Category Archives: Bioethics

Maybe I Should Have Been Frankenbabied…

Baby Frankenstein Costume

I was reading through my blog feed, trying to get caught up, when I happened upon this article regarding genetic modification of embryos. In a nutshell, the article takes a look at the morality (or immorality) of taking the nuclear DNA from an embryo and implanting it within a denucleated egg cell from a donor which contains healthy mitochondrial DNA as a “therapy” for patients with mitochondrial disease.

Is “therapy” the right word?

The article suggests that maybe not. The way they argue it, you aren’t “treating” a condition of the patient, but you are modifying the genetic make-up of the person from the beginning — taking some genes from the father, some from the mother and other genes (the mitochondrial ones) from a second woman (the donor egg). Then, you slap together all the pieces parts to Frankenbaby yourself a genetically “improved” embryo.

By the way, I just made up that word.

Frankenbaby = to genetically modify an embryo

Given that my condition is progressive and terminal and relatively uncommon, I’m kind of happy that the medical community is bothering to think up ways to help me out. However, (1) it’s a little too late at this point and (2) it’s not moral.

Keep trying, though…

Legalizing Euthanasia by Omission

I got this article in my inbox thsi afternoon from Zenit. It’s certainly worth taking a look at, as more and more legislation is being passed to undermine the dignity of life. It’s not so much a question of what the law specifies, but what it allows.

Legalizing Euthanasia by Omission: And Making It a Doctor’s Order by E. Christian Brugger

DENVER, Colorado, AUG. 24, 2011 (Zenit.org).- A problematic new end-of-life medical form is rapidly gaining ascendency in U.S. healthcare. It is called the “POLST” document. (In my own state of Colorado, it’s called a MOST document.) The acronym stands for Physician Orders for Life-Sustaining Treatment. (MOST = “Medical Orders for Scope of Treatment;” its provisions are almost identical across states.) Click here to see an example of a standard POLST document.

The document consolidates on a single form provisions formerly dispersed over several documents: it acts as a living will specifying the scope of medical interventions a patient wishes in case of incapacitation; it makes specific provision for a do-not-resuscitate order (DNR); it has a box to check in the event a patient wishes to refuse treatment with antibiotics; and it allows a patient to designate a proxy decision maker.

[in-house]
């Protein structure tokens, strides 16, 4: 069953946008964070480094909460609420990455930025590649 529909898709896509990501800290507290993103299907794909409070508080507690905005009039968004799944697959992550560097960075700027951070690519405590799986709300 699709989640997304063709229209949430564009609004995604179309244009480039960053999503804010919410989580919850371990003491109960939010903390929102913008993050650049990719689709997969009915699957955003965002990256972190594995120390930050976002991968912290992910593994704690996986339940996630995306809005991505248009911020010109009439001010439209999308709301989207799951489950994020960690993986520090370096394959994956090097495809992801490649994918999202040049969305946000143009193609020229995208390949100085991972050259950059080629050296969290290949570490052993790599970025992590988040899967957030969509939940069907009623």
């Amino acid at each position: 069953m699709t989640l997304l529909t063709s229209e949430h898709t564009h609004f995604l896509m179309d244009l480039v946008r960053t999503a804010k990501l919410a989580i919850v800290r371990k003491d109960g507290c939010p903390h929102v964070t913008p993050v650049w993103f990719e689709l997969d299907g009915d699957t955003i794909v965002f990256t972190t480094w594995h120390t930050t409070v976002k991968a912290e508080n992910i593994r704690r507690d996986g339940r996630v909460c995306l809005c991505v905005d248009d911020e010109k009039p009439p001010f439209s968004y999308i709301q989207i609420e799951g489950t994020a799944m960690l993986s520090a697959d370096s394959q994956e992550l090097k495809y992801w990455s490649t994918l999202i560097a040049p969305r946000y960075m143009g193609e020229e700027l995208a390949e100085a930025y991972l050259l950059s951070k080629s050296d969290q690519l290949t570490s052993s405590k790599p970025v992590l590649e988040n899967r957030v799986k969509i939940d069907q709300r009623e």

Similar to other advanced directives, patients complete the POLST form when their capacities are in tact and the document becomes effective when consciousness is compromised.

But different from older-type directives, the POLST document has provision for the signature of a physician (or physician assistant). This gives the designations on the document the force of an actionable medical order.

The national trend, supported by Compassion & Choices(formerly the Hemlock Society [!]), is to structure state laws on medical directives in accord with the POLST paradigm (as illustrated by its recent adoption by states such as California, Colorado, Hawaii, Idaho, New York, Pennsylvania, Oregon, Tennessee, Utah, Washington, West Virginia and Wisconsin).

Why is the document problematic? I will speak from first-hand knowledge of the legislation that normalized the document in Colorado. I believe my criticisms are relevant to all POLST-type laws in the U.S.

The Colorado law (signed in summer 2010) abrogated an extremely important condition on living wills going back two decades. The former law authorized adults to direct medical professionals to withhold or withdraw life-support only on the condition that they were terminally ill (or in a so-called persistent vegetative state [PVS]). So for purposes of the law the refusal was conditioned by the fact that a patient was already dying. (The PVS provision was accepted under the false assumption that it was a terminal condition.) Forty-five percent of the states in the U.S. presently impose similar statutory limitations on the removal of life-support.
The POLST-type legislation removes the condition that a patient is terminally ill or diagnosed in a PVS before a refusal order is actionable. In other words, the new law permits any adult patient to refuse any treatment at any time for any reason in the event they lack decisional capacity; and health care professionals, directed by a doctor’s medical order, ordinarily would be (and are) required to carry out the order. [Imagine what this would mean for the majority of suicide attempts… A person could file a POLST form with the local hospitals, commit some sort of self-harming act which would render them unconcious or incapacitated, and then the hospital staff would be bound to follow the directives of the patient in not providing care.] Although the law for strategic purposes is rhetorically formulated as bearing upon end-of-life medical decisions, it sets forth no requirement that a patient’s refusal of life-support must be limited to end-of-life conditions.

If someone refuses life-support with the specific aim (or intention) of causing his or her own death, the person is choosing suicide. Morally speaking this is no different from ingesting a lethal dose of medication, or sitting in a running car with the windows closed and a hose stretching from the tail pipe to the cabin. “Why are you doing X?” If the answer is: “To die,” then the person is intending self-killing, suicide, and that’s always wrong.